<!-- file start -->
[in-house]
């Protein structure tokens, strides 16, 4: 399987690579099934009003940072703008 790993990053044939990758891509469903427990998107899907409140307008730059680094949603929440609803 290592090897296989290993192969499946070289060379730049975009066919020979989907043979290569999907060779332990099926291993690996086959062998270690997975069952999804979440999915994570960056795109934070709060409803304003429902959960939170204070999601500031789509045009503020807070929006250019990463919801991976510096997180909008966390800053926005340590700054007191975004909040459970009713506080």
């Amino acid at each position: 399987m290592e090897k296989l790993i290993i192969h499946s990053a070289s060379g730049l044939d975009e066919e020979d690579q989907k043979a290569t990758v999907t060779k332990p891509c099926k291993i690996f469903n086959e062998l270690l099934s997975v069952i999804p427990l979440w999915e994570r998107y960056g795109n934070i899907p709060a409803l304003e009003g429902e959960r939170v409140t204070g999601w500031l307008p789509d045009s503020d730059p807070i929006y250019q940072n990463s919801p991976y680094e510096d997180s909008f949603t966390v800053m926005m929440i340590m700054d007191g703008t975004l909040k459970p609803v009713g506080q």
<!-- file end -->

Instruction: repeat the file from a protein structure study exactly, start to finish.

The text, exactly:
[in-house]
């Protein structure tokens, strides 16, 4: 399987690579099934009003940072703008 790993990053044939990758891509469903427990998107899907409140307008730059680094949603929440609803 290592090897296989290993192969499946070289060379730049975009066919020979989907043979290569999907060779332990099926291993690996086959062998270690997975069952999804979440999915994570960056795109934070709060409803304003429902959960939170204070999601500031789509045009503020807070929006250019990463919801991976510096997180909008966390800053926005340590700054007191975004909040459970009713506080």
């Amino acid at each position: 399987m290592e090897k296989l790993i290993i192969h499946s990053a070289s060379g730049l044939d975009e066919e020979d690579q989907k043979a290569t990758v999907t060779k332990p891509c099926k291993i690996f469903n086959e062998l270690l099934s997975v069952i999804p427990l979440w999915e994570r998107y960056g795109n934070i899907p709060a409803l304003e009003g429902e959960r939170v409140t204070g999601w500031l307008p789509d045009s503020d730059p807070i929006y250019q940072n990463s919801p991976y680094e510096d997180s909008f949603t966390v800053m926005m929440i340590m700054d007191g703008t975004l909040k459970p609803v009713g506080q």